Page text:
There is no doubt that online search has dramatically increased due to more people working from home, so it makes sense to consider if there are ways to make the most of these extra website visitors and how lead magnets can improve website performance.
As marketing practitioners we have access to website performance statistics via software such as Google Analytics, but this only gives you limited information.
What are lead magnets
A lead magnet is a call to action banner that ‘pop’s up’ on screen at certain points as a visitor navigates their way through your website. It could be on certain pages, or it could be programmed to appear just as you exit.
They are designed to entice the visitor not to leave your website without taking some form of action that will benefit them, and in doing so they are willing to complete information about themselves which may help you contact them in the future.
Website Forensic Software
There are website forensic software providers who claim to be able to give you data on who has visited your website. However, be wary of the value of these services, particularly if the majority of your traffic is SME business or consumers.
This is because most can only report on who has visited your website by tracking their ISP address (Internet Service Provider). As most SME’s will generally use a shared ISP provider, their ability to provide the actual email address for SME’s is limited because these reports only give you a domain URL, which often tends to be the URL of the ISP.
Generally, only large global brands have their own ISP, so if large multi-nationals is your target market, this software may be worthwhile.
How do lead magnets work?
If you really want to get information such as name, company and email address of your visitors you either have to entice them to buy something, or if you are not selling online, provide something worthwhile in exchange for them providing this information.
Having clear calls to action such as an enquiry form may entice visitors to engage, but let’s be practical and realistic. Most of us are reluctant to give up this information for fear of then being bombarded with unwanted communication. So the trick is to ensure you offer something of value that will benefit the browser.
Love them or hate them, this is where lead magnets can play a vital role in helping you build your database and gain a better understanding of your customers.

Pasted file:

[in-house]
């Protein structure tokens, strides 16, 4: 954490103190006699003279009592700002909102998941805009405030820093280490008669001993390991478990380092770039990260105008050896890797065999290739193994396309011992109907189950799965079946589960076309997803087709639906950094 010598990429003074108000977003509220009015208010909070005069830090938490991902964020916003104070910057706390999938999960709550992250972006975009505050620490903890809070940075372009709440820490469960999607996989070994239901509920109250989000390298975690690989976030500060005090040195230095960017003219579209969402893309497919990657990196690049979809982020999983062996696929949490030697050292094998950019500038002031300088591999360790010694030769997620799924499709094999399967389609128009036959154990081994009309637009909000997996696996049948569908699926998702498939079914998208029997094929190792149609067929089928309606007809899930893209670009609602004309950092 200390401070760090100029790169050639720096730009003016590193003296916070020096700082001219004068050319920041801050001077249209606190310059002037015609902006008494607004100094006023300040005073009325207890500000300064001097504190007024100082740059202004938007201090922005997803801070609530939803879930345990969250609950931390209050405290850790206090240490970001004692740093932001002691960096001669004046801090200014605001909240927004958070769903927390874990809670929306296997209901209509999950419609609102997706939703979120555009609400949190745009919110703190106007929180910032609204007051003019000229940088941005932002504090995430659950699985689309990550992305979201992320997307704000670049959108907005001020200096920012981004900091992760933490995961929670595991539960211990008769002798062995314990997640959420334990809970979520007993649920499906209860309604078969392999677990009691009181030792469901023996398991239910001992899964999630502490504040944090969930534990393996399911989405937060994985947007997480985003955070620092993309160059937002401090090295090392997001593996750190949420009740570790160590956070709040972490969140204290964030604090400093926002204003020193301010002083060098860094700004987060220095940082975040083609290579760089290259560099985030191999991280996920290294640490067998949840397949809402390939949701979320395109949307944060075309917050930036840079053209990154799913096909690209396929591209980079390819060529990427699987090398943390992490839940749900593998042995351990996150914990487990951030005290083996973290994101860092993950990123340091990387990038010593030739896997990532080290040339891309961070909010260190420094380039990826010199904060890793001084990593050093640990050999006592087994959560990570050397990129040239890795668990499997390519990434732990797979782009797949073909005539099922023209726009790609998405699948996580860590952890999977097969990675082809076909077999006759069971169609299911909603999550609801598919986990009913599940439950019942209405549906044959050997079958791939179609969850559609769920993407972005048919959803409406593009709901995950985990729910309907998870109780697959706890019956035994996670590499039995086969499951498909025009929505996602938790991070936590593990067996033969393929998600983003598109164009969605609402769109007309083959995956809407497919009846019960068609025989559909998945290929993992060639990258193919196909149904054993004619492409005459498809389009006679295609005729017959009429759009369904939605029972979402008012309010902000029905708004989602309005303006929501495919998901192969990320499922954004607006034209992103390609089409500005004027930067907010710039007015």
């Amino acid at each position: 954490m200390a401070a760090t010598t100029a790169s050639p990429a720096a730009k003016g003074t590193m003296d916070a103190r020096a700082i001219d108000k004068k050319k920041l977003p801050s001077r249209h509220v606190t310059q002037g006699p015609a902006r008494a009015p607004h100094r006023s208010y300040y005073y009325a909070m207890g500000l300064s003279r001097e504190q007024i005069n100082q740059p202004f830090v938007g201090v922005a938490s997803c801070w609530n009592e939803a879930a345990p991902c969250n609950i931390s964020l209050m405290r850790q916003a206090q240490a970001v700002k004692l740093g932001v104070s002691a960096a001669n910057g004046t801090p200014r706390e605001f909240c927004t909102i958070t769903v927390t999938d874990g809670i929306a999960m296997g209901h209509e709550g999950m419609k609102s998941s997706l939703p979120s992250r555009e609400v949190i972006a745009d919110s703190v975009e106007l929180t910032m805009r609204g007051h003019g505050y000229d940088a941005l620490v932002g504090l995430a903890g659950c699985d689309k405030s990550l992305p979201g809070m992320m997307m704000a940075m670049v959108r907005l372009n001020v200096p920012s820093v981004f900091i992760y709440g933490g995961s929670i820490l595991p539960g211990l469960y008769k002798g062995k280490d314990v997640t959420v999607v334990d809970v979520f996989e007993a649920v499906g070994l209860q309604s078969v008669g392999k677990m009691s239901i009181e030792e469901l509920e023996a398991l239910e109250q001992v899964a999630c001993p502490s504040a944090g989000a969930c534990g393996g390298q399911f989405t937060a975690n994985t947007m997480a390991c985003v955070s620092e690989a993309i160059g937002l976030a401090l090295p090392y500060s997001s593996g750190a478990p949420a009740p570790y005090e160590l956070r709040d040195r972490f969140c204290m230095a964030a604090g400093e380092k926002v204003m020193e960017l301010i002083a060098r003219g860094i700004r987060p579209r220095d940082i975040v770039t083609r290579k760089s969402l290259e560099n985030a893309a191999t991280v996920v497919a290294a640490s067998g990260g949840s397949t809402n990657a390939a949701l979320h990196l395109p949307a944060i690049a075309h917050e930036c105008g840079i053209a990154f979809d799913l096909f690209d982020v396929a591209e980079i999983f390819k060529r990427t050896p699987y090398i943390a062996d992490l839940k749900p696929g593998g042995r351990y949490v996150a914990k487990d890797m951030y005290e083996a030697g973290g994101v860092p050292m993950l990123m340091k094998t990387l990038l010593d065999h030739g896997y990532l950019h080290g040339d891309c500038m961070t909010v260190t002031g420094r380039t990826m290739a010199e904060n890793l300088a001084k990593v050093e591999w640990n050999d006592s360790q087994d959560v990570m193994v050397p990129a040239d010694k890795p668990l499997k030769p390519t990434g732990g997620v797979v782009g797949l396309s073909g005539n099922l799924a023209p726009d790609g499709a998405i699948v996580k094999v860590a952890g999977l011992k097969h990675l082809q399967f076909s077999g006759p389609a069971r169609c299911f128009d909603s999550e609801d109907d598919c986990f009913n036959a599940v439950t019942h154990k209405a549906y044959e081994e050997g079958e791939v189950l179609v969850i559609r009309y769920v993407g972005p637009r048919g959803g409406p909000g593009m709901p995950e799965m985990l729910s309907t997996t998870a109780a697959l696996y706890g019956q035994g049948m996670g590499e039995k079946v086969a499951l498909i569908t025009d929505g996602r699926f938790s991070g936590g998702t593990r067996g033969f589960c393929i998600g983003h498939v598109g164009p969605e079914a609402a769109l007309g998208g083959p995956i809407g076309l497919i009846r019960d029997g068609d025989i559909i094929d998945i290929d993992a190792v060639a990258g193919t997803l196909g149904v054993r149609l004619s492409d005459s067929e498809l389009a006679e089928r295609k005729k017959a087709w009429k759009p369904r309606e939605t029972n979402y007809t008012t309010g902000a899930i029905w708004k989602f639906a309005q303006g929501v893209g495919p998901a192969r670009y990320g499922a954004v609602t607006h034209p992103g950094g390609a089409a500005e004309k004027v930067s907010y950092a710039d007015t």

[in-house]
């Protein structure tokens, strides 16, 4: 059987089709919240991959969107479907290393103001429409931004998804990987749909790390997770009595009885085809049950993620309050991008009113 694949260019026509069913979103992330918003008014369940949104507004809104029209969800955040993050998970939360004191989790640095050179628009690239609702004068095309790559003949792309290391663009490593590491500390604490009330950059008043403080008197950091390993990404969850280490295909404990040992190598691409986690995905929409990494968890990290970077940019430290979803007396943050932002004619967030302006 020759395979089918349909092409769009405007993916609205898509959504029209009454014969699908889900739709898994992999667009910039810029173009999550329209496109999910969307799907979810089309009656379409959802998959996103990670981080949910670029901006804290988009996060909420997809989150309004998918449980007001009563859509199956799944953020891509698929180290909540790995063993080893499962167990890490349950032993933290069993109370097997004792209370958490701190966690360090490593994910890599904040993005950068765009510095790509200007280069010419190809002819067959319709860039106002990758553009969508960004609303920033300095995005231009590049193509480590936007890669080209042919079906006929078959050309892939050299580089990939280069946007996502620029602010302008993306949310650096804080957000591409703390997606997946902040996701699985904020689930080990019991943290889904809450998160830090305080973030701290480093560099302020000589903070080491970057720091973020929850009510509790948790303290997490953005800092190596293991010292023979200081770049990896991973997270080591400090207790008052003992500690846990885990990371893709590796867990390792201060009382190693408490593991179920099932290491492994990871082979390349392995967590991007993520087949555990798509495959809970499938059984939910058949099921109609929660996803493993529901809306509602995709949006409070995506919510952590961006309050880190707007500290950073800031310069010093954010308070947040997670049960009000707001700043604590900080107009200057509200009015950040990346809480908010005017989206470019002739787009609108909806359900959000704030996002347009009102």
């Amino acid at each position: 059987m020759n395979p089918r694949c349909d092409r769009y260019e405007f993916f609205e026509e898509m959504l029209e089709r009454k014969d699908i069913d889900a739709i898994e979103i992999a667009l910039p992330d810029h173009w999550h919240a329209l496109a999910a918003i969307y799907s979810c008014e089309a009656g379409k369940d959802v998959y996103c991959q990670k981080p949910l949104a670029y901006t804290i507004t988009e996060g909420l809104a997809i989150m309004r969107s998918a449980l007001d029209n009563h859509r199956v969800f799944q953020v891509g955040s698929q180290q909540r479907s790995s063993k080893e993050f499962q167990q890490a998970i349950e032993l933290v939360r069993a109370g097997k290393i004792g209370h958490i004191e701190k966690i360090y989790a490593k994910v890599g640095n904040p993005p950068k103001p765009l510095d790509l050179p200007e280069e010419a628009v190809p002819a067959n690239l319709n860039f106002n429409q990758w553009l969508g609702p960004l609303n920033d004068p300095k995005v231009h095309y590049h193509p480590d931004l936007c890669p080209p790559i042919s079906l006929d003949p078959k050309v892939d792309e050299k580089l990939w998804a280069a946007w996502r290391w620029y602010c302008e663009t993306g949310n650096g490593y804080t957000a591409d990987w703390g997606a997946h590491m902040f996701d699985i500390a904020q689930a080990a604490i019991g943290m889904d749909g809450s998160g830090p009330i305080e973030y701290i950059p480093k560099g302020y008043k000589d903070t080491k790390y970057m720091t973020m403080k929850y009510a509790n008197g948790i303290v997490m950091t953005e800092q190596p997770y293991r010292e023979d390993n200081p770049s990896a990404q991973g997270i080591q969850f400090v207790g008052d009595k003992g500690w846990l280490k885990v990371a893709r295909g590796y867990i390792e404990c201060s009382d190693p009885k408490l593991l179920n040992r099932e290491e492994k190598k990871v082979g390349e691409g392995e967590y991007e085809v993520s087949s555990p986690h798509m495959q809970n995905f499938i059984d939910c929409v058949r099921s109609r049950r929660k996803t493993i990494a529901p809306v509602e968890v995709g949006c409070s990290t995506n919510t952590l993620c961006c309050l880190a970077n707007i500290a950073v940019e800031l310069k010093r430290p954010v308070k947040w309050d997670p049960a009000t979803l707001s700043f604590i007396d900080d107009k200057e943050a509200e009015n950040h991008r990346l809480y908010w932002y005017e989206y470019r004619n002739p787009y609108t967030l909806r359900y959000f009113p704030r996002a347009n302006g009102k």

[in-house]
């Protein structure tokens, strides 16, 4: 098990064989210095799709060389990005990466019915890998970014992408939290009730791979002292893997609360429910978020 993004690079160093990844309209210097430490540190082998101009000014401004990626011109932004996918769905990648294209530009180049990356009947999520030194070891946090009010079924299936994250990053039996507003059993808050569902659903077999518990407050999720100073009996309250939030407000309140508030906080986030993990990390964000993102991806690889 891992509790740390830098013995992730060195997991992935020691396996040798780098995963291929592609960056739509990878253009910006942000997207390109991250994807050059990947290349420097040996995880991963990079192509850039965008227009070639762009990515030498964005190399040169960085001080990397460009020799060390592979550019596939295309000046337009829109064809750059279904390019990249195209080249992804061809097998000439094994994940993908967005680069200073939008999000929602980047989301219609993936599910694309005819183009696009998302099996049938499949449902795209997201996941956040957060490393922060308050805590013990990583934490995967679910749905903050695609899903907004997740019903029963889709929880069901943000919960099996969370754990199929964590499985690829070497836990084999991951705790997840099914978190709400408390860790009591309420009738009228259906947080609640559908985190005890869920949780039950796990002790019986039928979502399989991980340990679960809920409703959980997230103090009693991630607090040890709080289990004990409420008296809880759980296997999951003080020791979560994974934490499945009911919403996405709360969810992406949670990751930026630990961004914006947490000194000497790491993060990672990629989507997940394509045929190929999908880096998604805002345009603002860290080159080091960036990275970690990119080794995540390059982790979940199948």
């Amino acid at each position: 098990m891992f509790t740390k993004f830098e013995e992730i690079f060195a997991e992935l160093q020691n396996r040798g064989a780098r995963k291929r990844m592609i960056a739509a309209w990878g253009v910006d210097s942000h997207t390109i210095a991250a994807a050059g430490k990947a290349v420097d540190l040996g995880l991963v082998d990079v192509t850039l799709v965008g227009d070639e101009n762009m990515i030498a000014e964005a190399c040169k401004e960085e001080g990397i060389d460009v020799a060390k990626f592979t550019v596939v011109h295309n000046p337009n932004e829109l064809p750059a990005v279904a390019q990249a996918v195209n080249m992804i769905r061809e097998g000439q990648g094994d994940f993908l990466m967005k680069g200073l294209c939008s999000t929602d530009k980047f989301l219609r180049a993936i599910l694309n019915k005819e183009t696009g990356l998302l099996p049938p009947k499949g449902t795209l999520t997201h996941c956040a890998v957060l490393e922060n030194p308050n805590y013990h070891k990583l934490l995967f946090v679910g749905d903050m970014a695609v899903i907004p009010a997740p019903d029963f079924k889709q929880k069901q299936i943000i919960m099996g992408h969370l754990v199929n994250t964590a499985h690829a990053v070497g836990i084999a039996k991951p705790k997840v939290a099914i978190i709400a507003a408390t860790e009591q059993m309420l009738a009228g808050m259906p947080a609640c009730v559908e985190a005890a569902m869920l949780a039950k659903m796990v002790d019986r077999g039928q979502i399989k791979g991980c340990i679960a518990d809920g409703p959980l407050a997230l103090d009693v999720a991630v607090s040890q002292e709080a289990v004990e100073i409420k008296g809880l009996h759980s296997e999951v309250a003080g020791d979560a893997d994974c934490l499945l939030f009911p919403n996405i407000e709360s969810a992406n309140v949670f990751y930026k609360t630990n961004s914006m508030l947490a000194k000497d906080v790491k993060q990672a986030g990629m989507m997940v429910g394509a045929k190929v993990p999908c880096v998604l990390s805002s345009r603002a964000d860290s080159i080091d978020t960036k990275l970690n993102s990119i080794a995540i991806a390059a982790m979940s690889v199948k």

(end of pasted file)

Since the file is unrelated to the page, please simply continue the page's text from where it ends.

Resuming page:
Similar to a poorly conceived marketing campaign, a lead magnet that has no value to the browser will give the good lead magnet a bad reputation – and hence why they are so marmite!
What are the best lead magnets?
We have searched the web and as you will expect, there are plenty of lead magnet ideas to draw inspiration from – remember, not all lead magnets have to be a content download.
The use of a lead magnet tends to work well in the following scenario’s:
- Toolkit advice and how to guides
- Subscribe to receive a single advice articles and white papers with content that has high value and benefit
- Invitation to subscribe to future e-newsletters
- Not ready to buy yet – invitation to leave details to contact when time is right
- E-books – similar to toolkits, but more in-depth
- Promote sign up and for events and webinars
- Promote surveys
- Offer free trials and demonstrations
- Offer free consultations and advice sessions
- To entice people to complete a survey from which the results will benefit them
- Membership offers
While there is no doubt these pop-ups can be annoying, but when designed, and programmed to appear at an appropriately timed points as visitors browse through your website, there is clear evidence to support that lead magnets can be a useful and beneficial tool for both parties.
Finally, if you do choose to use lead magnets, please consider the implications of GDPR.
If you need to revitalise your website or would simply like to professionalise your approach to marketing so it is more targeted and done on a regular basis – get in touch we can help.